At the Sustainable Semi Venture forum in September, EMD highlighted several new green chemicals that are being introduced to the process flow to reduce GHG emissions.
Last month SEMI and the venture selection committee picked the winners of the sustainability finalists. These companies will receive funding and advice. The three segments were materials, energy efficiency, and water technologies. One of the winners in energy efficiency, Verdigris, I’ve been following for a considerable time, and I am interested to see how its technology will be applied to the semiconductor industry.
TSMC has been very active in sustainability. I have blogged previously on its work with vendors to reduce power consumption in the sub-fab by idling abatement systems and pumps. Recently TSMC published work on developing an immersive cooling system for high-performance computing. The project proposes they would save 30% in energy and 50% in waste which are very significant numbers for today’s server farms.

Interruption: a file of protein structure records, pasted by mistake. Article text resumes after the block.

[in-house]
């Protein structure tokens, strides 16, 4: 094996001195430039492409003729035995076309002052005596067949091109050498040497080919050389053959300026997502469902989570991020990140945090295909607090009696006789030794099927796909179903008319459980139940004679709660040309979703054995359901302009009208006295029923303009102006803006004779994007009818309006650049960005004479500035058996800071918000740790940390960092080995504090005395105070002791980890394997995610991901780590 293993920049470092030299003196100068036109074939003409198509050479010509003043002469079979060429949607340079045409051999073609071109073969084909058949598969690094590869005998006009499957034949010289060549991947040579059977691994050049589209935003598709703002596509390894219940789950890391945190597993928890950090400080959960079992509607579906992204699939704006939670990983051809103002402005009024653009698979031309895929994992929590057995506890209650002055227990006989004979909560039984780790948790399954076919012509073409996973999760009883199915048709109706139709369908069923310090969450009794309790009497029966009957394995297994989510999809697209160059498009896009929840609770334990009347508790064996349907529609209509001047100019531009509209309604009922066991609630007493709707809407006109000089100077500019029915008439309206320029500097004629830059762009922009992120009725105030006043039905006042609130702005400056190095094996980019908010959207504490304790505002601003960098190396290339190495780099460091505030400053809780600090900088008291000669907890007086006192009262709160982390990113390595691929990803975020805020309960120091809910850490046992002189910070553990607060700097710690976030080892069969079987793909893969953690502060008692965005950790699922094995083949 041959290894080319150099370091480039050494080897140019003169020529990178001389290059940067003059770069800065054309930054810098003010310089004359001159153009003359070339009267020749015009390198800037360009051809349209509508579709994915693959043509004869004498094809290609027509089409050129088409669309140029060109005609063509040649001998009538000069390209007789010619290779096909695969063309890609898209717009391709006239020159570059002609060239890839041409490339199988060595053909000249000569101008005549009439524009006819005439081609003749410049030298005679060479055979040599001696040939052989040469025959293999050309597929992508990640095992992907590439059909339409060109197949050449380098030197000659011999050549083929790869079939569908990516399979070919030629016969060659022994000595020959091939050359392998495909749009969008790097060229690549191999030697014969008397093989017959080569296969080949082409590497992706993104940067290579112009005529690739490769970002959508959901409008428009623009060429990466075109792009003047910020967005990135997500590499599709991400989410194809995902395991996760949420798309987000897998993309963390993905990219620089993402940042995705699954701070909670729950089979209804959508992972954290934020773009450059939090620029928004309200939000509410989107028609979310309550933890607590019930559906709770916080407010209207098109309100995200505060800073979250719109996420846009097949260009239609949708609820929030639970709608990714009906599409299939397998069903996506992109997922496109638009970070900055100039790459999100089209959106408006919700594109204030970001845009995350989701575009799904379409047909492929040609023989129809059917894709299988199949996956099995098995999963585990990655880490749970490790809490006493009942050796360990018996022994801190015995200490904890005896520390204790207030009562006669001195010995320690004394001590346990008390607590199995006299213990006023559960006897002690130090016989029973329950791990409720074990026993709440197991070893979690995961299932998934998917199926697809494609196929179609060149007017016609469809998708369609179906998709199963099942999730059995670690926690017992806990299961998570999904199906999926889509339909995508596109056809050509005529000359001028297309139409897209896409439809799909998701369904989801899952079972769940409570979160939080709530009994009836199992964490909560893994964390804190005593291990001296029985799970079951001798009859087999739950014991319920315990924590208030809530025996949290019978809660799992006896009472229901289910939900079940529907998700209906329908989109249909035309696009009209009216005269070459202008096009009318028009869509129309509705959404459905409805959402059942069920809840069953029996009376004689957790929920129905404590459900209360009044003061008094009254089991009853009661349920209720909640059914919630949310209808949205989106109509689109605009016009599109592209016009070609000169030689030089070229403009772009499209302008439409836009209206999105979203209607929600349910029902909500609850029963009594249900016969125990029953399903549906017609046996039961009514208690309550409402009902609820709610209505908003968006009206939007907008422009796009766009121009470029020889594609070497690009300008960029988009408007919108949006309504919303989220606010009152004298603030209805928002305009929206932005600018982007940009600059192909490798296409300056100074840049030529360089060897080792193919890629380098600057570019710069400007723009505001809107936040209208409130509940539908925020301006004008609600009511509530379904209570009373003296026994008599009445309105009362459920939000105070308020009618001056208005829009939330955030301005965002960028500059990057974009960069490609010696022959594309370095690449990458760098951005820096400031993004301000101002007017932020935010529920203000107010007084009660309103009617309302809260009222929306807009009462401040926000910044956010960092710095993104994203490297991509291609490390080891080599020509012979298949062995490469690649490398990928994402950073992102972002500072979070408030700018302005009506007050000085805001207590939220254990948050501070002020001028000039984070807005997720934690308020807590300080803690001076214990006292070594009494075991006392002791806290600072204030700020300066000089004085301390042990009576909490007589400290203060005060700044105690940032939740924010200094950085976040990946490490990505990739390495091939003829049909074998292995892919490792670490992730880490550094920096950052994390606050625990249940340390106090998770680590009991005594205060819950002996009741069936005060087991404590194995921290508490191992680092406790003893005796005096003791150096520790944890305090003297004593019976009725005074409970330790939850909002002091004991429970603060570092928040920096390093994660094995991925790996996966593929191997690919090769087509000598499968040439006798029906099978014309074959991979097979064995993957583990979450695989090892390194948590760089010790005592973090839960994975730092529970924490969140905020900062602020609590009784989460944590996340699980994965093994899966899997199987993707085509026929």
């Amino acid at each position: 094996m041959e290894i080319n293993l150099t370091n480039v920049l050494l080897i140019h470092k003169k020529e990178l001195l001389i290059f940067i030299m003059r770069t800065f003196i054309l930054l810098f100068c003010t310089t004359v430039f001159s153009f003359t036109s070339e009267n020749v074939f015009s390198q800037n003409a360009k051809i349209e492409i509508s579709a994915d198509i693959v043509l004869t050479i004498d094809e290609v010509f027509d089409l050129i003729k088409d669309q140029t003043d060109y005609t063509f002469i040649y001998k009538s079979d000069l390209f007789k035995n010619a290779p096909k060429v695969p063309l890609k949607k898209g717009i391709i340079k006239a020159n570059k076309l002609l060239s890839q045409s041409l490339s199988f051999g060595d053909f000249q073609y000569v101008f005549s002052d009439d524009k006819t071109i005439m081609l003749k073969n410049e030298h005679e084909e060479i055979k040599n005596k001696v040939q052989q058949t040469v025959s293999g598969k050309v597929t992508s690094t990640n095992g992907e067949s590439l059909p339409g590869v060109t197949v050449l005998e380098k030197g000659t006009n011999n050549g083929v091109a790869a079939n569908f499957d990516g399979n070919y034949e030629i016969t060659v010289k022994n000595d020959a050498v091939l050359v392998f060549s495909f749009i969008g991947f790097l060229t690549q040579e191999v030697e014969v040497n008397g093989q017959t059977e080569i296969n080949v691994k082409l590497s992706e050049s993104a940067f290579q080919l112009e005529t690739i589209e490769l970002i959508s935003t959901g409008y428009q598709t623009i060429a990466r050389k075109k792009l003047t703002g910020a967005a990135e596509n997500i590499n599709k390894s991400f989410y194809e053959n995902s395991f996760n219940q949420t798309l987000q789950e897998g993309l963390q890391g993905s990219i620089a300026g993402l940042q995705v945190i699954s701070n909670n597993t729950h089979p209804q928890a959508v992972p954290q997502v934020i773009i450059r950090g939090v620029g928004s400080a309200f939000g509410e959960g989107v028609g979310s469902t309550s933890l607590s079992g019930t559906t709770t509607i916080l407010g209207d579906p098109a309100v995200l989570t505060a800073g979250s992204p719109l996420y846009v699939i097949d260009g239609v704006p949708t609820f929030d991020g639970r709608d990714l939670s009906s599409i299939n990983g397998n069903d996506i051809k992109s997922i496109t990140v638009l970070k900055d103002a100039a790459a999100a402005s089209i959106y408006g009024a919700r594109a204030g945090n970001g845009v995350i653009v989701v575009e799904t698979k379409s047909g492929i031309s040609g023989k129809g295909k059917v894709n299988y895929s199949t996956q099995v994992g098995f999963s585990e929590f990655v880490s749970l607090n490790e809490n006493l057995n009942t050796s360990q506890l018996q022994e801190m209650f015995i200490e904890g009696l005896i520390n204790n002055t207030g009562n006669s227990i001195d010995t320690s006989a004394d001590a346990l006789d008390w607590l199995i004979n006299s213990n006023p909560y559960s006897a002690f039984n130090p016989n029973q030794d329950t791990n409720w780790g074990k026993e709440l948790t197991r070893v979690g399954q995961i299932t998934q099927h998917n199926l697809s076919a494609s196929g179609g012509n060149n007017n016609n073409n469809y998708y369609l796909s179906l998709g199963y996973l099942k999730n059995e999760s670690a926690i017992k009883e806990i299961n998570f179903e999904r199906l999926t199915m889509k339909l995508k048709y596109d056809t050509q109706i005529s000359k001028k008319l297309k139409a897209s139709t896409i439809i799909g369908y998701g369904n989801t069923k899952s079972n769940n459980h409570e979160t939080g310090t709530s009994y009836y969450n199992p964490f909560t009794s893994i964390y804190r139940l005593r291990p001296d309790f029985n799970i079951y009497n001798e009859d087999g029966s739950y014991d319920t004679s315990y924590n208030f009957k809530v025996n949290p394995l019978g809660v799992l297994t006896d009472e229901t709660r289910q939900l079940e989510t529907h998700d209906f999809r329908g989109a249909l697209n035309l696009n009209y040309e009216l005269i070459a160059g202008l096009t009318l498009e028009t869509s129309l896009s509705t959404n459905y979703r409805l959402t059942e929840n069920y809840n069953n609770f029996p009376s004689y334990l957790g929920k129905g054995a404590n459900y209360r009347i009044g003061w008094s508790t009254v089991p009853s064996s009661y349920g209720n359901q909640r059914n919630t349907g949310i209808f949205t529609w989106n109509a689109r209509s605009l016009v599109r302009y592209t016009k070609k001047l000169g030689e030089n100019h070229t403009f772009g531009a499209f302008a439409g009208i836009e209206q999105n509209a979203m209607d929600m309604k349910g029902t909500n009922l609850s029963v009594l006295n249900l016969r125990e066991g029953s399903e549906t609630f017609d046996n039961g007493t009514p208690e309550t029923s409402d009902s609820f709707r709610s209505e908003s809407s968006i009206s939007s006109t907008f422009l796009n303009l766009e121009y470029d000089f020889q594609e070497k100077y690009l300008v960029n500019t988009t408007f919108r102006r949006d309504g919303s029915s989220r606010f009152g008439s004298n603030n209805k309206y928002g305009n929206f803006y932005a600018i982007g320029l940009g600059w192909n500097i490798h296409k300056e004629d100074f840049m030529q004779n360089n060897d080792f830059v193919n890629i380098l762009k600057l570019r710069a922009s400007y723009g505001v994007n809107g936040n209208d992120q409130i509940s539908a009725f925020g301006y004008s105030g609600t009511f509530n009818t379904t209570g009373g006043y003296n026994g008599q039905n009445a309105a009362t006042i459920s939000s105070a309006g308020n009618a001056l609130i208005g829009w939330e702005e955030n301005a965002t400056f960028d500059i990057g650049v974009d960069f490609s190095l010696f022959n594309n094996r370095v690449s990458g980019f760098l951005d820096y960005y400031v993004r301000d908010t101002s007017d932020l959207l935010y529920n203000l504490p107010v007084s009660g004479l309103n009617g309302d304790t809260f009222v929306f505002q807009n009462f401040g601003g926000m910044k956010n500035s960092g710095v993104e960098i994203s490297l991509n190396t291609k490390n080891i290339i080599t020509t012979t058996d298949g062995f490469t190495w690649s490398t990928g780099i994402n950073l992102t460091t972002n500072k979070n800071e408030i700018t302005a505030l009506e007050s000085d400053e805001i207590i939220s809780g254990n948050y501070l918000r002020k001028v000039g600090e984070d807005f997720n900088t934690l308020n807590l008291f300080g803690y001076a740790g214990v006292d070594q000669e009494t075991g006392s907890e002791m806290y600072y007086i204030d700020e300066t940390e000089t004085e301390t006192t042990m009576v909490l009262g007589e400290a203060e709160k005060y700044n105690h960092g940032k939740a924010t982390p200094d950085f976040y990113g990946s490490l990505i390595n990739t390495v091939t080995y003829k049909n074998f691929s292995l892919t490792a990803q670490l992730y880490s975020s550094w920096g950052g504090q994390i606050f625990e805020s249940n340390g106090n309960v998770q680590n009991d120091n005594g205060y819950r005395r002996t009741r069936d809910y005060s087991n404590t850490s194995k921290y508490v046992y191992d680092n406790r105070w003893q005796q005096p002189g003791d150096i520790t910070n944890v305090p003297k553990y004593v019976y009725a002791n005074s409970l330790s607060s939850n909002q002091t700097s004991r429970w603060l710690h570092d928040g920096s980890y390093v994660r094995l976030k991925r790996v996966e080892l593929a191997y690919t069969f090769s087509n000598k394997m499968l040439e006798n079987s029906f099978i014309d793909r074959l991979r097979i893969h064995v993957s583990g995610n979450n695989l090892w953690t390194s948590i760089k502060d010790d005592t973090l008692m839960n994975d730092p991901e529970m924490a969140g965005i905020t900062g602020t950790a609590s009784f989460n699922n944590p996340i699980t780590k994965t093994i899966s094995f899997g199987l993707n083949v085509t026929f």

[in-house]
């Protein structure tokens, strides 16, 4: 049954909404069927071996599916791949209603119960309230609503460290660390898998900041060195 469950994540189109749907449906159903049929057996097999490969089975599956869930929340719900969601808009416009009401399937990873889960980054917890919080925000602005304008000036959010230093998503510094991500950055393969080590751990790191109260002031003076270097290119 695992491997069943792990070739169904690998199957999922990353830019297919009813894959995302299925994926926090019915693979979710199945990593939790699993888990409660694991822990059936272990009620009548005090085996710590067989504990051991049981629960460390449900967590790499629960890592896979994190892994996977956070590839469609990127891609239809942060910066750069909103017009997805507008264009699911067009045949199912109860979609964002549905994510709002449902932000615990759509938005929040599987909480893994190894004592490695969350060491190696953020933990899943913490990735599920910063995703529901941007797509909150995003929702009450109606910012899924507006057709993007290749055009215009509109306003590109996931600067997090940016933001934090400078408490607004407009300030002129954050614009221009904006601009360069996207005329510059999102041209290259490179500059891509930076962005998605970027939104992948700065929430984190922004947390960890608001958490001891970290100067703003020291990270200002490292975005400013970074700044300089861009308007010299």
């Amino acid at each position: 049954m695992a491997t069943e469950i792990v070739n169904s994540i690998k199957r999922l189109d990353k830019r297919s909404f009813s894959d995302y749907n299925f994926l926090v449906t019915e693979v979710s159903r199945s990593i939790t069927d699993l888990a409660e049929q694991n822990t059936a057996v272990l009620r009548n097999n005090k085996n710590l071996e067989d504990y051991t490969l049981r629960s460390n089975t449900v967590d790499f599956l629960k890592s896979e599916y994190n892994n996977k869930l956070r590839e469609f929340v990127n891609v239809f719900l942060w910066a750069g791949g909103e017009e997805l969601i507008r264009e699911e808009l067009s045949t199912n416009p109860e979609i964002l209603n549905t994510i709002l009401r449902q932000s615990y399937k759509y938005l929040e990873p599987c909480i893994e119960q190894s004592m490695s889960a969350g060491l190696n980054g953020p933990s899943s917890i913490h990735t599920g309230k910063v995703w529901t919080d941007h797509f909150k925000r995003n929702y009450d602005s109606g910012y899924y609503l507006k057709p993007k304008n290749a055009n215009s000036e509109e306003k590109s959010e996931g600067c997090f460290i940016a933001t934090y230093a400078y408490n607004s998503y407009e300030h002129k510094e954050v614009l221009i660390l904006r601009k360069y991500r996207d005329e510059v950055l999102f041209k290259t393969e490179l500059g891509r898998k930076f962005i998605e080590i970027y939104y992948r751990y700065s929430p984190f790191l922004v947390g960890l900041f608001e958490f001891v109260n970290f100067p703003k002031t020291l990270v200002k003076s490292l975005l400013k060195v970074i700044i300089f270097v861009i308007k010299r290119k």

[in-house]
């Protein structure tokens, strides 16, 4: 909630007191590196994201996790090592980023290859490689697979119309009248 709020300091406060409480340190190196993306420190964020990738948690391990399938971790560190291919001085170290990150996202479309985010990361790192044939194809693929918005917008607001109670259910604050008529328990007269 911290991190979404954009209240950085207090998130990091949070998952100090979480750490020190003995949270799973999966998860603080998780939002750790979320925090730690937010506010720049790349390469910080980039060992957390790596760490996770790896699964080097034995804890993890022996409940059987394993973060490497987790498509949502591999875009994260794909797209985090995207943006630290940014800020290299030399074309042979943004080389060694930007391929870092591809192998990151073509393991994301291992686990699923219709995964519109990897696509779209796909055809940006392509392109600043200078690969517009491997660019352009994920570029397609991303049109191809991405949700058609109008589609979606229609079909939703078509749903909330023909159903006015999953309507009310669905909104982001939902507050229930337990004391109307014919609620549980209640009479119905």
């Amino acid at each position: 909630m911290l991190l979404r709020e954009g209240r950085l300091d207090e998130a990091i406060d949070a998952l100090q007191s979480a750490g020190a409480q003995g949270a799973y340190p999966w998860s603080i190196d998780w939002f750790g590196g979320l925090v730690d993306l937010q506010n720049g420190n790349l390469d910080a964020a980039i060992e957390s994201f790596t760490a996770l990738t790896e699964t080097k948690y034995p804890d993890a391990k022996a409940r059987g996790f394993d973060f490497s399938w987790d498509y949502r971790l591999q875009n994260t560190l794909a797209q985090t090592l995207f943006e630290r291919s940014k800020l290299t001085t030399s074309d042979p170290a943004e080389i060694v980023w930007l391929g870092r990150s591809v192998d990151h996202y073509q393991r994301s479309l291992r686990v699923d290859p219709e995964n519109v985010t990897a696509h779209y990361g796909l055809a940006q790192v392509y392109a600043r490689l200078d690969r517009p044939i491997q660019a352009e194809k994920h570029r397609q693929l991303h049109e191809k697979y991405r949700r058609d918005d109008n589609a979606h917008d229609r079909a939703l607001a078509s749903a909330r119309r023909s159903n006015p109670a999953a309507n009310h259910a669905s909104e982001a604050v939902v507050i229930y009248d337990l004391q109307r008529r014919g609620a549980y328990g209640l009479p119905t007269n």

The new cooling process also can improve system performance by 10%, which would have the potential of reducing the number of servers required. This is a critical step as AI and edge compute power are expected to climb rapidly over the next few years. TSMC is encouraging staff to develop new energy and water reduction programs by providing time and resources for employees to explore studies that will improve sustainability.
Intel and other companies are looking at how to improve the performance and as a result the energy consumption of chips used in the server farms. Intel recently announced that the new XEON provides nearly a 2x performance in an end-to-end workflow. The improvement in CPU and accelerators, combined with better learning algorithms has the potential to help reduce the amount of energy needed to run HPC server farms, or localized edge compute (Figure 3).
Hopefully, with all parts of the supply chain pitching in, and new innovative solutions being explored, the industry can reduce the massive growth in power consumption that is predicted, help to minimize the increase in energy required to run compute in the future, and help to get us to zero.